'Technological independence' is key to EU space policy

The European space programme is 'a tool of both internal and external policies', says Anna Elżbieta Fotyga.

By Anna Fotyga MEP

Anna Fotyga (PL, ECR) is a member of the European Parliament’s Security and Defence Subcommittee

29 Jan 2015

The first steps mankind made in space were the result of the cold war struggle between the US and Russia. For a long time, space was one of the many areas of competition between them. 

Although the situation today is different, countries from all over the world now participate in the space race in order to pursue technological advances. However, we are also aware of the rapidly changing international environment, as we face new challenges to common security.

The EU, as such, is a fairly new player in the space race. It was only after the Lisbon treaty came in to force that it became possible to create a meaningful EU policy in this area. As other players have been involved in this area for quite some time, the EU has to build on the experience gained by some of its member states.

There is a lot to gain - the commission’s space programme can help to modernise not only space-based technologies, some experts also indicate that it may enhance the overall reindustrialisation of Europe. Galileo was expected to successfully compete with the US global positioning system, but sadly, it did not fulfil our expectations. Together with the Copernicus earth surveillance programme, they are the first, and so far only, major infrastructure projects managed by the European commission.

"The commission’s space programme can help to modernise not only space based technologies, some experts also indicate that it may enhance the overall reindustrialisation of Europe"

Massive investments in scientific research and the space programme, in the range of up to €17bn and €20bn respectively, are expected to create spin-off effects in other sectors, to become drivers of innovation and to help European industry regain a leading role on the world stage.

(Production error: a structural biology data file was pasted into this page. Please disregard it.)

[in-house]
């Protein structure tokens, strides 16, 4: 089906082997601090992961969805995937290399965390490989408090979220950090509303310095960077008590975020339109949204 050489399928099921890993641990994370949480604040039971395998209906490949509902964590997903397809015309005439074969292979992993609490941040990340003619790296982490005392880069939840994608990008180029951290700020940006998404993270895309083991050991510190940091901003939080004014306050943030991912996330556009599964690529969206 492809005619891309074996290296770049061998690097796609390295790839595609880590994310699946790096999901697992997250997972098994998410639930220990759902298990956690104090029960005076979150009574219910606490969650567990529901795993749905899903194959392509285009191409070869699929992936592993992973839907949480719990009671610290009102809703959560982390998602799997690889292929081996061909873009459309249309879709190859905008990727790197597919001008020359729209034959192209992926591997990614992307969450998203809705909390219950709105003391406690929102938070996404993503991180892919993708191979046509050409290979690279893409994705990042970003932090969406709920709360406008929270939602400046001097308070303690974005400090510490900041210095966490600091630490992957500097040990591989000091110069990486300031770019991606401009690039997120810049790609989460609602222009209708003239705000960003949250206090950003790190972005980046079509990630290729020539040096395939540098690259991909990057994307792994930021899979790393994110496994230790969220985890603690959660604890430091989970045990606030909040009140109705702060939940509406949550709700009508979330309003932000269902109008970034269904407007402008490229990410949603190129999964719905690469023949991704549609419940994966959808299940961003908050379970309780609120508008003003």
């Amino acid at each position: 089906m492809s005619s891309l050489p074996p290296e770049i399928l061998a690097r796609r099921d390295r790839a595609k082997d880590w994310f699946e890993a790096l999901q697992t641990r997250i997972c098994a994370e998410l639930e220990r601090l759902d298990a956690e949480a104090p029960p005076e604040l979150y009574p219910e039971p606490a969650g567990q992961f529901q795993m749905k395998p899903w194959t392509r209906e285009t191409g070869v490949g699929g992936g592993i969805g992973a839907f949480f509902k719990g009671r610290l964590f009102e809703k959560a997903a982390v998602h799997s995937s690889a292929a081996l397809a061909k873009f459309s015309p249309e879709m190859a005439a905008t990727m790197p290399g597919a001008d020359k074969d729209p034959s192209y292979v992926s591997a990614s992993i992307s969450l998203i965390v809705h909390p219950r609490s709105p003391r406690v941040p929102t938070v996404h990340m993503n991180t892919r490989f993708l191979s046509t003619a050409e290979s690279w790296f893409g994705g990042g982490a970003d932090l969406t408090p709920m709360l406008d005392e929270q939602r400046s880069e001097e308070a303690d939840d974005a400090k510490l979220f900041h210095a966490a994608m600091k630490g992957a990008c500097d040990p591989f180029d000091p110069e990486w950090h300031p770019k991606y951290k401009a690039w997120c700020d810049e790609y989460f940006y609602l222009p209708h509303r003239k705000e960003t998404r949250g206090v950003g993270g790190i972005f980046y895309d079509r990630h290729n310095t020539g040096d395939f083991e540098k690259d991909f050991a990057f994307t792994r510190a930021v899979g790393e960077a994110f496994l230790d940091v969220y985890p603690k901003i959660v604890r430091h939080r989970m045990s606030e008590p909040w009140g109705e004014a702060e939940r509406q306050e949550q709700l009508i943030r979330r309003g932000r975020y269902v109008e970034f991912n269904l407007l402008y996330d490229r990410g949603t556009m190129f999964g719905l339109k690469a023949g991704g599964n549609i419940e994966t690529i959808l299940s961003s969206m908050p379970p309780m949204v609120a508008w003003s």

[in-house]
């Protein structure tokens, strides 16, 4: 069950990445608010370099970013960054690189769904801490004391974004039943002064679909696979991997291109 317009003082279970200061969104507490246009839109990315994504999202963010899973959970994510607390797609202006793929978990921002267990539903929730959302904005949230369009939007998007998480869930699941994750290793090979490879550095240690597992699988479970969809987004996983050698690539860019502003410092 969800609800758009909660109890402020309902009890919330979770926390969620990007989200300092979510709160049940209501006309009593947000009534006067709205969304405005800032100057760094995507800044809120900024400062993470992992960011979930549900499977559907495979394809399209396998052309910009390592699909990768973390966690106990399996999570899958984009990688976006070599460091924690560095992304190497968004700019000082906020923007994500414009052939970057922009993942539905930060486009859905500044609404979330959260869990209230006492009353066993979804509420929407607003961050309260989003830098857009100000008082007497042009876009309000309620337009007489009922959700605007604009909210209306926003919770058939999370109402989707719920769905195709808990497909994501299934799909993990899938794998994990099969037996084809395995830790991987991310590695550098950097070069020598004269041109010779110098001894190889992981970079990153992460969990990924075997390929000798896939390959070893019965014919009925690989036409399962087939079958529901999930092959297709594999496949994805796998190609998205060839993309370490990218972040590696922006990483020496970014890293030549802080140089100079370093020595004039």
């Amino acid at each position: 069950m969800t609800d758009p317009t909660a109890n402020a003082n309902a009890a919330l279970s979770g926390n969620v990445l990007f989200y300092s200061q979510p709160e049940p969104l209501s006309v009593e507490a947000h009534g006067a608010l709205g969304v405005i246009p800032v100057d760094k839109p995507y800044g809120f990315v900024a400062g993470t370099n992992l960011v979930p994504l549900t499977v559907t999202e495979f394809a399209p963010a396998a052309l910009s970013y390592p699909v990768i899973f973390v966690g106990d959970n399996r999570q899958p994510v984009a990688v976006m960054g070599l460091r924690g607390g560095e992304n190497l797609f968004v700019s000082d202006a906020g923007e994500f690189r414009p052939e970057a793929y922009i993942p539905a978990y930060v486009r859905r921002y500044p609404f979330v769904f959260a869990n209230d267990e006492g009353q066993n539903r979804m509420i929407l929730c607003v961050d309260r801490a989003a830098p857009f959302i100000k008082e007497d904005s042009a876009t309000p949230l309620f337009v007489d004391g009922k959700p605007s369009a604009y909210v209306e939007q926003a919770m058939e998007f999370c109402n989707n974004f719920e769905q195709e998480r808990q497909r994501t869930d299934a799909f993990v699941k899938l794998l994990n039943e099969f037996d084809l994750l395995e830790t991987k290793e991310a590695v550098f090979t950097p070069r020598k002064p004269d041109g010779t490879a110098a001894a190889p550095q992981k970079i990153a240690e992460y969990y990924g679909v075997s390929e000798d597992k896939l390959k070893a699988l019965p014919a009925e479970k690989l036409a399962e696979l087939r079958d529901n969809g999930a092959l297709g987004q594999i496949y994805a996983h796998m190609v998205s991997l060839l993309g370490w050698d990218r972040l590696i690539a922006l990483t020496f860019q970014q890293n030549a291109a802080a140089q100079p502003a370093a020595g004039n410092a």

While the origins of space exploration were strictly related to military goals and applications, they have quickly proven their worth for civilian purposes. Despite a different geopolitical situation existing today, the space race is still very important for military reasons. This is something that has been discussed in one of the security and defence subcommittee meetings. 

One of the conclusions which arose from the meeting was that, while the EU cannot directly invest in military areas, there are numerous other fields that can benefit from greater European engagement. Until recently, the main goal of the European space programme was to gain technological independence from our long-time strategic partner, the US, and to be able to develop our own satellite navigation capabilities.

Paradoxically, this pushed Europe into the arms of Russia, whose credibility left much to be desired but had the means to deliver EU satellites into orbit. Yet, subsequent failed launches due to flaws in Russian rockets proved that this cooperation is very costly for the EU and brings very little in terms of tangible results. 

For instance, in May 2014, Express AM4R, which was to be Europe’s most powerful communication satellite and worth €238m, was lost because the Russian proton-M rocket exploded. This shows that the EU has to choose its partners wisely, not only to prevent the waste of EU taxpayers’ money, but also any loss of credibility as an important actor in space.

EU actions in this field should also be coherent, with general policies and principles applied in other areas which, under current circumstances, would put closer cooperation with Russia under question.

The examples described earlier show clearly that the European space programme is a tool of both internal and external EU policies. If pursued wisely, it will bring benefits both for the EU on the international stage, and for the industrial and scientific development of its member states.

The vision of technological independence should not, however, weaken relations with the US and make Europe dependent on a country which has proven - and is still proving - to be very unreliable.

 

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